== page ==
The international community of professional chess was shaken over the past week by accusations of cheating, after a 19-year-old relative newcomer toppled a celebrated world champion in a major high-stakes tournament in the United States.
American player Hans Niemann beat Norwegian grandmaster Magnus Carlsen, 31 - rated the world's top player by the International Chess Federation (FIDE) - in the third round of the prestigious Sinquefield Cup last Monday.
The shock defeat by Mr Niemann, who is ranked world no. 40, ended Mr Carlsen's 53-game unbeaten streak.
The loss was swiftly followed by the Norwegian grandmaster's announcement, without explanation, that he would withdraw from the tournament entirely.
"It must be embarrassing for the world champion to lose to an idiot like me," Mr Niemann said in an interview shortly after his victory. "I feel bad for him."
In a tweet later, he wrote: "This is truly a humbling day for me. I am eternally grateful for the opportunity to play chess at the highest level and live out my dreams. A few years ago, my chess dreams were quickly dwindling but thankfully they rose from the dead."
Mr Carlsen said nothing else publicly beyond his withdrawal from the tournament. But he posted a cryptic tweet featuring a 2020 speech by football manager Jose Mourinho saying: "I prefer not to speak. If I speak, I am in big trouble."
The Portuguese manager had made the comments while protesting the result of a match, suggesting foul play.
A spokesman for Mr Carlsen did not respond to a request for comment.
The chess world was quick to pick up on the implications of Mr Carlsen's latest move, with the media dredging up Mr Niemann's history for having once been kicked off an online gaming site for using a computer to analyse his moves.
"I think Magnus believes that Hans probably is cheating," said Mr Hikaru Nakamura, an American grandmaster ranked No. 6 in the world.
Mr Nakamura added, however, that the allegation remained "unproven".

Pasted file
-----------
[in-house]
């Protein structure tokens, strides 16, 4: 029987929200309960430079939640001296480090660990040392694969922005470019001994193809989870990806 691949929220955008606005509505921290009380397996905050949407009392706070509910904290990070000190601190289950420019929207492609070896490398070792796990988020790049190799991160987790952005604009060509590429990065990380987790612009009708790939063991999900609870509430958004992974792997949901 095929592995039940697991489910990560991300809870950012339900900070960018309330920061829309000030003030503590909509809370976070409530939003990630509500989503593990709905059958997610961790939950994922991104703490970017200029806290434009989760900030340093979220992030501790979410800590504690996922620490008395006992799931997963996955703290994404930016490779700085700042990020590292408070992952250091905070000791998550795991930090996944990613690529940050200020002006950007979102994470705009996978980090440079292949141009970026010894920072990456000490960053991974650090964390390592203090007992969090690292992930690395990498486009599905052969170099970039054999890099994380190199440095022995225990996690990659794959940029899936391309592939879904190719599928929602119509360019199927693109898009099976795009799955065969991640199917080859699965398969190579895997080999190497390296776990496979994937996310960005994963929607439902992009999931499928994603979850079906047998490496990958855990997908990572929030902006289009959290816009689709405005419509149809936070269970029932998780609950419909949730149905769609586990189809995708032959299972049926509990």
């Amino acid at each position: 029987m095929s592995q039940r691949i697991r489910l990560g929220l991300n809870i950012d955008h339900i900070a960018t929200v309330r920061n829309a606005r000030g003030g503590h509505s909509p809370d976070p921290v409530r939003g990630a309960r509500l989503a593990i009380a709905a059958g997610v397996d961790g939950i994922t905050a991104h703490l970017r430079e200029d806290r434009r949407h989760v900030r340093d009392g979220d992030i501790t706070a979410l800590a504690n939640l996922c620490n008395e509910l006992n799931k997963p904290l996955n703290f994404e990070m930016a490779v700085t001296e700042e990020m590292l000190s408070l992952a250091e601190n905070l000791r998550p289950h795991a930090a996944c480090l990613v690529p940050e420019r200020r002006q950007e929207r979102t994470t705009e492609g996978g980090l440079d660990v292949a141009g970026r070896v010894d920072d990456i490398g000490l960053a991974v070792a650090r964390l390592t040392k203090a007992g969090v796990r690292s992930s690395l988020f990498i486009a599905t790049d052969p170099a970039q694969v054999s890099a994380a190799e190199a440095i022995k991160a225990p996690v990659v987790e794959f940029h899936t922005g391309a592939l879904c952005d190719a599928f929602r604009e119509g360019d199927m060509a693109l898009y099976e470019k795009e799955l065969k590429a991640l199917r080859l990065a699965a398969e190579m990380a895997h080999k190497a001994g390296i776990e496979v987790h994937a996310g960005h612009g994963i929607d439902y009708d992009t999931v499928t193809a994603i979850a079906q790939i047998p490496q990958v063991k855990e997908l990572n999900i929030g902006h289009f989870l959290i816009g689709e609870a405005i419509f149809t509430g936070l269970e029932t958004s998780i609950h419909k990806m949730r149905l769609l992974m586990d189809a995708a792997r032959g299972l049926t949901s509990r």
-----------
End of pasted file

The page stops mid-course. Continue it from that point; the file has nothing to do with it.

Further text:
FIDE director-general Emil Sutovsky noted that Mr Carlsen was not the type of player to quit the tournament over petty spite.
"No matter how his tournaments went, Carlsen never quit. He must have had a compelling reason, or at least he believes he has it," Mr Sutovsky wrote in a tweet. "Don't call him a sore loser or disrespectful."
Even Tesla co-founder Elon Musk weighed in on the debate online, sharing a tweet in which a Twitter user said he was obsessed with the notion that Mr Niemann was cheating using "wireless anal beads that vibrate him the correct moves".
Mr Niemann has denied ever cheating at over-the-board chess, though he admitted to having previously cheated while playing online as a child.
Organisers of the tournament have not found any evidence of foul play so far, and have instituted additional fair play protocols, the Wall Street Journal reported.
But cheating in over-the-board chess has traditionally been hard to prove, with cheaters often obtaining outside-move advice through hidden communications systems.
The event's organisers declined to comment on the motivations behind Mr Carlsen's withdrawal.
"A player's decision to withdraw from a tournament is a personal decision, and we respect Magnus' choice," Mr Tony Rich, executive director of the Saint Louis Chess Club, said in a statement. "We look forward to hosting Magnus at a future event in Saint Louis."
The Sinquefield Cup, which features cash prizes of up to US$350,000 (S$490,000), is a key step towards the World Grand Chess Tour. Mr Carlsen won the cup twice in the last decade, and had never before withdrawn from an ongoing event, Vice News reported.